By Susan Brinkmann, OCDS
In a televised address to participants in the UN summit on climate change, which was held in New York City on Sept. 22, Pope Benedict XVI said that because the natural environment is given by God to everyone, “our use of it entails a personal responsibility towards humanity as a whole, particularly towards the poor and towards future generations.”
Addressing the participants in English, the Holy Father reflected upon the relationship between the Creator and the individual, who is the guardian of creation.
“The earth is indeed a precious gift of the Creator Who, in designing its intrinsic order, has given us guidelines that assist us as stewards of His creation. Precisely from within this framework, the Church considers that matters concerning the environment and its protection are intimately linked with integral human development.”
As he did in his encyclical, Caritas in Veritate, the Pope said respect for the environment implies a pressing moral need for renewed solidarity not only between countries but also between individuals.
“How important it is then, that the international community and individual governments send the right signals to their citizens and succeed in countering harmful ways of treating the environment!”
The economic and social costs of using up shared resources must be recognised with transparency and borne by those who incur them, and not by other peoples or future generations, he said.
“The protection of the environment, and the safeguarding of resources and of the climate, oblige all leaders to act jointly, respecting the law and promoting solidarity with the weakest regions of the world. Together we can build an integral human development beneficial for all peoples, present and future, a development inspired by the values of charity in truth.”
But before this can happen, “it is essential that the current model of global development be transformed through a greater, and shared, acceptance of responsibility for creation,” he said. “This is demanded not only by environmental factors, but also by the scandal of hunger and human misery.”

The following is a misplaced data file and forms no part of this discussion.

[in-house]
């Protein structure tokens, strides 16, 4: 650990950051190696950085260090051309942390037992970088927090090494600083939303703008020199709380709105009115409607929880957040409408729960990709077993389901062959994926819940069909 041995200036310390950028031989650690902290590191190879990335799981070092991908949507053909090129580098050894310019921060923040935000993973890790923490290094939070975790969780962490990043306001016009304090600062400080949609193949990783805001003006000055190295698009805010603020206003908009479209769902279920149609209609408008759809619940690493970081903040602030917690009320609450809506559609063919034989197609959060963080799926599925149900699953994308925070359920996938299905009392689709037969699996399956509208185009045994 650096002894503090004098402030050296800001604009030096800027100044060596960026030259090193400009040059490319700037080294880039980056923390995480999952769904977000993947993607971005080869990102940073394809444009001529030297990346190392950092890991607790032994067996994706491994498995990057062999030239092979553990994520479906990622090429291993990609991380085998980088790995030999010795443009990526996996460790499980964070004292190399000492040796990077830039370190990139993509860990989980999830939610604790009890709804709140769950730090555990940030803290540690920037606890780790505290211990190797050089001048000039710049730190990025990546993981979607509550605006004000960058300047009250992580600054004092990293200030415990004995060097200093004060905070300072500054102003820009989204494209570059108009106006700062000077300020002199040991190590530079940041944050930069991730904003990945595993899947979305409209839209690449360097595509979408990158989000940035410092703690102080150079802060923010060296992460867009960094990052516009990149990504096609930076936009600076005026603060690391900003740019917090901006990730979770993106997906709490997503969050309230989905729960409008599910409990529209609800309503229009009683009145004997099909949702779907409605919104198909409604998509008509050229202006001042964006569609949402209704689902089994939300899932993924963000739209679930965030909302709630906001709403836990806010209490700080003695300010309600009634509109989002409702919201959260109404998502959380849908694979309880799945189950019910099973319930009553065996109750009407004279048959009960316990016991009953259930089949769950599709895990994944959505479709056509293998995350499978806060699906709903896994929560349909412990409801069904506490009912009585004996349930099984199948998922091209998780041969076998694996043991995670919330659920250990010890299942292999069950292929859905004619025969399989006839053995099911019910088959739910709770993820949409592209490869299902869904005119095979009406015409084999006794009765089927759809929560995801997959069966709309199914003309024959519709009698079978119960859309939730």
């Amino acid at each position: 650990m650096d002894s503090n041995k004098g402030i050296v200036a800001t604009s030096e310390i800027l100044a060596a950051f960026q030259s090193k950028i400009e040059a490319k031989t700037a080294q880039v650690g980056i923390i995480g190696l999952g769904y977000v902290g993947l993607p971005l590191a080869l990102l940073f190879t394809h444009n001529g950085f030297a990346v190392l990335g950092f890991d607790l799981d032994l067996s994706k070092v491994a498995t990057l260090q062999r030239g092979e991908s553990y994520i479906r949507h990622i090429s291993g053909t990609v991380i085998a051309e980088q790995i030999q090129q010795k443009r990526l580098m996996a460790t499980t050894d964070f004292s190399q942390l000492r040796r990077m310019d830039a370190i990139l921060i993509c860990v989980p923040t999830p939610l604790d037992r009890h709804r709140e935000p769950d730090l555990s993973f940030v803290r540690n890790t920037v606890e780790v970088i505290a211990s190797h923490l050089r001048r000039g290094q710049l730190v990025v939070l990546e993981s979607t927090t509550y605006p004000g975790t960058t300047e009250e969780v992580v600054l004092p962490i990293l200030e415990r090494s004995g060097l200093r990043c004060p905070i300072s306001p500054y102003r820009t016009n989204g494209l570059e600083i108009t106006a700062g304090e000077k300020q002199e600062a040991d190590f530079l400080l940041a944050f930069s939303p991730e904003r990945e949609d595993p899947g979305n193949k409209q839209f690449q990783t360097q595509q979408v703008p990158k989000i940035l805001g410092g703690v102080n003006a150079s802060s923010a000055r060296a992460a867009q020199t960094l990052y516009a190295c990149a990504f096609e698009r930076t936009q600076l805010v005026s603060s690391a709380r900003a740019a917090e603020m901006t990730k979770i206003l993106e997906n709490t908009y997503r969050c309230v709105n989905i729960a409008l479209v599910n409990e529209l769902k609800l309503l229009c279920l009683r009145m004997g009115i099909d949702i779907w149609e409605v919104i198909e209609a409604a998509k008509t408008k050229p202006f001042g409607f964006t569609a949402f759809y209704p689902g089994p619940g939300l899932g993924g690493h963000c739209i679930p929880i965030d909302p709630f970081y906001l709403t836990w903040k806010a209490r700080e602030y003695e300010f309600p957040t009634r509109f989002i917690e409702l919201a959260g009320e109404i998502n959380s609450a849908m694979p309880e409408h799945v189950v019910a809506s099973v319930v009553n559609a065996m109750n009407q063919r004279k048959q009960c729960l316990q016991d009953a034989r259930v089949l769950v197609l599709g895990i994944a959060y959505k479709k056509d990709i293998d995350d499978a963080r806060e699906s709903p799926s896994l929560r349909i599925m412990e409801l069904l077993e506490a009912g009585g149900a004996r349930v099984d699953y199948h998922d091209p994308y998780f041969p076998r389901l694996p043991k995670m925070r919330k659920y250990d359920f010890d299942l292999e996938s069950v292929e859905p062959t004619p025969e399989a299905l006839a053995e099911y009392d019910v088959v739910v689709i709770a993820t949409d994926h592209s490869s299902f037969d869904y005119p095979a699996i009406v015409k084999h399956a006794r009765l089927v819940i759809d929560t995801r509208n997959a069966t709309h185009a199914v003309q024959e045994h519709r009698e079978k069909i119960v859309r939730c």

The Holy Father concluded his address by inviting participants in the summit to enter into their discussions constructively and with generous courage.
“Indeed, we are all called to exercise responsible stewardship of creation, to use resources in such a way that every individual and community can live with dignity, and to develop ‘that covenant between human beings and the environment, which should mirror the creative love of God’.”
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1. Under what commandment does care of the environment fall? (See the Catechism of the Catholic Church # 2415 available here http://www.vatican.va/archive/catechism/p3s2c2a7.htm )
2. What does the Church teach about the inter-relationship of creation, its order and diversity? (See the Catechism of the Catholic Church #337-349 available here http://www.vatican.va/archive/catechism/p1s2c1p5.htm#II )
3. Why does the Church teach that the ecological crisis is also a moral problem? (Read Nos. 6 and 7 in Pope John Paul II’s 1990 World Day of Peace Message, available here: http://www.ncrlc.com/ecological_crisis.html )
4. Pope Benedict XVI has often been referred to as the “Green Pope” because of his intense concern for the environment. What does Pope Benedict say about the inter-connection between the family, the human community and the environment? (Read Nos. 7 & 9 in the Pope’s 2008 World Day of Peace Message available here: http://www.vatican.va/holy_father/benedict_xvi/messages/peace/documents/hf_ben-xvi_mes_20071208_xli-world-day-peace_en.html )
5. The virtue of temperance can play a key role in the way we personally care for our environment. For reflections on this theme, read “The Good Life from a Catholic Perspective: The Challenge of Consumption” by Msgr. Charles Murphy available here: http://www.usccb.org/sdwp/ejp/climate/personal.shtml )